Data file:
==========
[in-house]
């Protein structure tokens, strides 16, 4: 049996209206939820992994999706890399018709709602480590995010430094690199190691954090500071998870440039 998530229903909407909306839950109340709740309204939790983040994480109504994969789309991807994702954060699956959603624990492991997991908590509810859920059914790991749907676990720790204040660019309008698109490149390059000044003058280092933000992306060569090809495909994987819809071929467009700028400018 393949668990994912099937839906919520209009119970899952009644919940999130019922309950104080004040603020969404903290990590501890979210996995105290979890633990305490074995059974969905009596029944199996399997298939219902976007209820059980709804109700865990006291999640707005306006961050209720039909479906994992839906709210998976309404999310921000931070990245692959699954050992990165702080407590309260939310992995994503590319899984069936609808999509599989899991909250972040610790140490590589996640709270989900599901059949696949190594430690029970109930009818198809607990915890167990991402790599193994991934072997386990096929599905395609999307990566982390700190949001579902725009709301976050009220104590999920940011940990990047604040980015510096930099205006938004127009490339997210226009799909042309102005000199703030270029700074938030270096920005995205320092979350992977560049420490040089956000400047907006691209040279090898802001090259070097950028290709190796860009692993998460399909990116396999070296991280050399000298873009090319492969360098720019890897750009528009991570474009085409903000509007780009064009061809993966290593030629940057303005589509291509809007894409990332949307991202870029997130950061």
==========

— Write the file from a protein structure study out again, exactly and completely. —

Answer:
[in-house]
């Protein structure tokens, strides 16, 4: 049996209206939820992994999706890399018709709602480590995010430094690199190691954090500071998870440039 998530229903909407909306839950109340709740309204939790983040994480109504994969789309991807994702954060699956959603624990492991997991908590509810859920059914790991749907676990720790204040660019309008698109490149390059000044003058280092933000992306060569090809495909994987819809071929467009700028400018 393949668990994912099937839906919520209009119970899952009644919940999130019922309950104080004040603020969404903290990590501890979210996995105290979890633990305490074995059974969905009596029944199996399997298939219902976007209820059980709804109700865990006291999640707005306006961050209720039909479906994992839906709210998976309404999310921000931070990245692959699954050992990165702080407590309260939310992995994503590319899984069936609808999509599989899991909250972040610790140490590589996640709270989900599901059949696949190594430690029970109930009818198809607990915890167990991402790599193994991934072997386990096929599905395609999307990566982390700190949001579902725009709301976050009220104590999920940011940990990047604040980015510096930099205006938004127009490339997210226009799909042309102005000199703030270029700074938030270096920005995205320092979350992977560049420490040089956000400047907006691209040279090898802001090259070097950028290709190796860009692993998460399909990116396999070296991280050399000298873009090319492969360098720019890897750009528009991570474009085409903000509007780009064009061809993966290593030629940057303005589509291509809007894409990332949307991202870029997130950061």